At a time when the Republican right is attempting to use religion to push its pet issues - including opposition to birth control and the denigration of science - atheists, secularists, and free thinkers in general have decided to come the furthest out of the shadows they have ever been with a new project: The Reason Rally. Organizers claim the event, set for March 24 in Washington, will be the largest secular rally in the history of the world.
Giving a boost to the organizing efforts, Iowa Democratic Sen. Tom Harkin has thrown his support behind the freethinkers, not in his religious views, but in defense of the American secular tradition.
Sen. Harkin will send a video greeting to the rally because, in the words of his spokesperson, "Just like the rest of his colleagues in Congress, Sen. Harkin, a lifelong Catholic, strongly endorses the Constitutional guarantee of freedom of speech. It was out of this conviction that he agreed to the invitation to send a video welcome to those exercising their Constitutional right on the National Mall."
A diverse coalition of secular groups, ranging from the militant American Atheists to the more warm and fuzzy secular humanists, has been running advertising campaigns aimed at encouraging non-believers to come out of the shadows. But now they have turned their sites to the rally, a far more united and organized undertaking with the potential to be much bigger.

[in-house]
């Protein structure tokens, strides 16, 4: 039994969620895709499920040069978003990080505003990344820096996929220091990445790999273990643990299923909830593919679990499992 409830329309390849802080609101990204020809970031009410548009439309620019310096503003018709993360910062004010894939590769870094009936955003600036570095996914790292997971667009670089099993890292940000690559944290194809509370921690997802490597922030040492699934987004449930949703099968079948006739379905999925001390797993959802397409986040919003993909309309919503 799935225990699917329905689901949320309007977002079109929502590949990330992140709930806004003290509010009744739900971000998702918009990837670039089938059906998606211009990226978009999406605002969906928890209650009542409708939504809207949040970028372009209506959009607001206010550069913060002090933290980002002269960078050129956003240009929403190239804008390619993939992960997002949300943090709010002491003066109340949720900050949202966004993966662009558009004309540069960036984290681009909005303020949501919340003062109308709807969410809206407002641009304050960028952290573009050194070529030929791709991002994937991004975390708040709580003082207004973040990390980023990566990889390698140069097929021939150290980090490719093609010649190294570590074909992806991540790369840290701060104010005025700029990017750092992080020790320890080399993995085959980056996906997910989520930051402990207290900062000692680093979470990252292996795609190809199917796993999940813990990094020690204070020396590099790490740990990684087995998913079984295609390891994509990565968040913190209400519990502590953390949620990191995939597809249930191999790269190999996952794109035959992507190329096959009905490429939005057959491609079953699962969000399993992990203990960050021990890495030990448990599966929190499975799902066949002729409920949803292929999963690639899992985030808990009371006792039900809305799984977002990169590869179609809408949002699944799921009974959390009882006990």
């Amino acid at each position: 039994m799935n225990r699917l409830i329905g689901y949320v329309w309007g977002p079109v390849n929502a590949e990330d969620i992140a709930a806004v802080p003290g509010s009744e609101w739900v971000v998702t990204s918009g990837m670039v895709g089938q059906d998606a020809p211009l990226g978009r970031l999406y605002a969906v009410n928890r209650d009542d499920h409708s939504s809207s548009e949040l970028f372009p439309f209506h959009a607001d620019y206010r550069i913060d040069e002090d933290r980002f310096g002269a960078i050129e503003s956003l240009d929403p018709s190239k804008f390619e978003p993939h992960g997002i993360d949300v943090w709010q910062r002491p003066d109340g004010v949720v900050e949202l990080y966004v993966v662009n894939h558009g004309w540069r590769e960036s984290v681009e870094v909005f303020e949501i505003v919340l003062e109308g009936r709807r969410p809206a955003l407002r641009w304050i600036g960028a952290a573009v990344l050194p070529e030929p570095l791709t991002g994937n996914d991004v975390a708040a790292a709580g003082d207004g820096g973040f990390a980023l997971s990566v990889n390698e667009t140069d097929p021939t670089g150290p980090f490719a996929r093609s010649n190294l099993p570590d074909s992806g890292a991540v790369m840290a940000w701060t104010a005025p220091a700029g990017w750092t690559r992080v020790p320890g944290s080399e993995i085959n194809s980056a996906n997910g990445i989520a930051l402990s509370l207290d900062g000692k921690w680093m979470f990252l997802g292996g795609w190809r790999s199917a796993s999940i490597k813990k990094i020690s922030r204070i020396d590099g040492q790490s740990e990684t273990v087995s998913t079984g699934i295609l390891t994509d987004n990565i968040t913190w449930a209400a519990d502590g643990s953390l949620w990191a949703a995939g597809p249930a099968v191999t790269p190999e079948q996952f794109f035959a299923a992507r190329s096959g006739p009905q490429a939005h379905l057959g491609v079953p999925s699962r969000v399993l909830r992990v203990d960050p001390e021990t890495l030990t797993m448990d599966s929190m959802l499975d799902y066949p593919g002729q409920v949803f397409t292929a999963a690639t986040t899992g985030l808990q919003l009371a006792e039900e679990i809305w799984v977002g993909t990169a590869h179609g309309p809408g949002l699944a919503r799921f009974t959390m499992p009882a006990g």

The rally's organizers argue that it will speak on behalf of the nation's largest growing demographic, non-believers. "Whether people call themselves atheists, agnostics, secular Humanists or any of the other terms used to describe their god-free lifestyle, secularism is coming out of the closet," reads the rally's website.
"According to the 2008 American Religious Identification Survey," the organizers continue, "the percentage of people with no religious affiliation grew in all fifty states. The purpose of this particular rally will be to advance secularism (in the broadest sense of the word) in society."
Organizers say the point of the rally is not to bash religion - which, incidentally, atheists know more about than believers, according to a poll - but to focus "on all non-theists have achieved in the past few years" and to motivate "those in attendance to become more active.
The rally has three goals: to encourage atheists and secularists to come "out of the closet," to show that atheists do not fit any particular model - they are all races, ages, and persuasions - and to demand "legislative equality," that is, the actual ability to run for office and be elected.
The first open atheist in Congress, Calif. Democratic Rep. Pete Stark, will also send a video message.
In terms of the diversity of atheists, organizers are hoping to show that secularism and non-belief are not simply, as the stereotype goes, for middle-class white people. Indeed, one of the groups mobilizing its members to go to the rally is the Black Atheists of America.
Soldiers who fight for America will also be at the rally, fighting this time for their own freedom to believe - or disbelieve - as they choose. There has been a long struggle by atheists in the military who are looking to break evangelical Christianity's hold over the American armed forces. Their efforts have so far been met with resistance by the top brass.
Additional speakers include scientist Richard Dawkins (author of The God Delusion); Tim Minchin; P. Z. Meyers, comedian Paul Provenza, James Randi, high school atheist Jessica Ahlquist, rock band Bad Religion, and others.